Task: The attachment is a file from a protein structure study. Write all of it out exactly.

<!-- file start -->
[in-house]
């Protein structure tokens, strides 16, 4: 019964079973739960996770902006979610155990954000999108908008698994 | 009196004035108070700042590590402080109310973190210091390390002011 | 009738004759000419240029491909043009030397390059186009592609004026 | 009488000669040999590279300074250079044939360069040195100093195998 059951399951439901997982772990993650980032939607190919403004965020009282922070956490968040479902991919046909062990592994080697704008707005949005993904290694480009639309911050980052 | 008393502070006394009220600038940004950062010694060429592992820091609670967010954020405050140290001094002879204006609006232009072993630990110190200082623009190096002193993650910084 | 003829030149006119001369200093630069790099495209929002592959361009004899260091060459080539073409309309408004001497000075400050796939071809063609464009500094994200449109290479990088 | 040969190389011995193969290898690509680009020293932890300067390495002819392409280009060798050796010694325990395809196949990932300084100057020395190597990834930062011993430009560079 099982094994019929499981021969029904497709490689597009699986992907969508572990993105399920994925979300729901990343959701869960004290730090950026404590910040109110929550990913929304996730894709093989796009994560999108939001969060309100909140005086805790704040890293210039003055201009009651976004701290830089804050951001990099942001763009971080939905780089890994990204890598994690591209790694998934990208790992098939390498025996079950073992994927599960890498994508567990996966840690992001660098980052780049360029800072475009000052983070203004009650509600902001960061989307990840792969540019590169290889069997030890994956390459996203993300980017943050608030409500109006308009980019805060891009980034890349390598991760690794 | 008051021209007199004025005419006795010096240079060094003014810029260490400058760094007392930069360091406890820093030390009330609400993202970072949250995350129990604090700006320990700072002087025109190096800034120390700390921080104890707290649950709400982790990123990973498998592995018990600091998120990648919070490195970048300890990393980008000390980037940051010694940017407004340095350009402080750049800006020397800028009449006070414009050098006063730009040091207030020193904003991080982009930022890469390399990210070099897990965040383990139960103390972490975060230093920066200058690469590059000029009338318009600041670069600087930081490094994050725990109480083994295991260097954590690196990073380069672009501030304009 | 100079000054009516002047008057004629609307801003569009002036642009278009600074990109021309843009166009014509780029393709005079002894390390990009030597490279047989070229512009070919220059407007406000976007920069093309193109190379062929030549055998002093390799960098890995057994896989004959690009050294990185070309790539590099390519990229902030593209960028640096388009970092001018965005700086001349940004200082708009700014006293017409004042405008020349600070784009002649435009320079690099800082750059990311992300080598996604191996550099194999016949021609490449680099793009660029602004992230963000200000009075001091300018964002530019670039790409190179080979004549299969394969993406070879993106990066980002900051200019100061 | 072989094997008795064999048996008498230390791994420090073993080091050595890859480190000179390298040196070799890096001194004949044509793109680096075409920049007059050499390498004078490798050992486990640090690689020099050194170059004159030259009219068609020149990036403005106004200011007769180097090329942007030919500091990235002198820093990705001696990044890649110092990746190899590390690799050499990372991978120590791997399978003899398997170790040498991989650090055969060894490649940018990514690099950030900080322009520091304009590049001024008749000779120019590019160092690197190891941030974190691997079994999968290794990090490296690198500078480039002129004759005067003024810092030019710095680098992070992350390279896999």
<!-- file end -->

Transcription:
[in-house]
């Protein structure tokens, strides 16, 4: 019964079973739960996770902006979610155990954000999108908008698994 | 009196004035108070700042590590402080109310973190210091390390002011 | 009738004759000419240029491909043009030397390059186009592609004026 | 009488000669040999590279300074250079044939360069040195100093195998 059951399951439901997982772990993650980032939607190919403004965020009282922070956490968040479902991919046909062990592994080697704008707005949005993904290694480009639309911050980052 | 008393502070006394009220600038940004950062010694060429592992820091609670967010954020405050140290001094002879204006609006232009072993630990110190200082623009190096002193993650910084 | 003829030149006119001369200093630069790099495209929002592959361009004899260091060459080539073409309309408004001497000075400050796939071809063609464009500094994200449109290479990088 | 040969190389011995193969290898690509680009020293932890300067390495002819392409280009060798050796010694325990395809196949990932300084100057020395190597990834930062011993430009560079 099982094994019929499981021969029904497709490689597009699986992907969508572990993105399920994925979300729901990343959701869960004290730090950026404590910040109110929550990913929304996730894709093989796009994560999108939001969060309100909140005086805790704040890293210039003055201009009651976004701290830089804050951001990099942001763009971080939905780089890994990204890598994690591209790694998934990208790992098939390498025996079950073992994927599960890498994508567990996966840690992001660098980052780049360029800072475009000052983070203004009650509600902001960061989307990840792969540019590169290889069997030890994956390459996203993300980017943050608030409500109006308009980019805060891009980034890349390598991760690794 | 008051021209007199004025005419006795010096240079060094003014810029260490400058760094007392930069360091406890820093030390009330609400993202970072949250995350129990604090700006320990700072002087025109190096800034120390700390921080104890707290649950709400982790990123990973498998592995018990600091998120990648919070490195970048300890990393980008000390980037940051010694940017407004340095350009402080750049800006020397800028009449006070414009050098006063730009040091207030020193904003991080982009930022890469390399990210070099897990965040383990139960103390972490975060230093920066200058690469590059000029009338318009600041670069600087930081490094994050725990109480083994295991260097954590690196990073380069672009501030304009 | 100079000054009516002047008057004629609307801003569009002036642009278009600074990109021309843009166009014509780029393709005079002894390390990009030597490279047989070229512009070919220059407007406000976007920069093309193109190379062929030549055998002093390799960098890995057994896989004959690009050294990185070309790539590099390519990229902030593209960028640096388009970092001018965005700086001349940004200082708009700014006293017409004042405008020349600070784009002649435009320079690099800082750059990311992300080598996604191996550099194999016949021609490449680099793009660029602004992230963000200000009075001091300018964002530019670039790409190179080979004549299969394969993406070879993106990066980002900051200019100061 | 072989094997008795064999048996008498230390791994420090073993080091050595890859480190000179390298040196070799890096001194004949044509793109680096075409920049007059050499390498004078490798050992486990640090690689020099050194170059004159030259009219068609020149990036403005106004200011007769180097090329942007030919500091990235002198820093990705001696990044890649110092990746190899590390690799050499990372991978120590791997399978003899398997170790040498991989650090055969060894490649940018990514690099950030900080322009520091304009590049001024008749000779120019590019160092690197190891941030974190691997079994999968290794990090490296690198500078480039002129004759005067003024810092030019710095680098992070992350390279896999």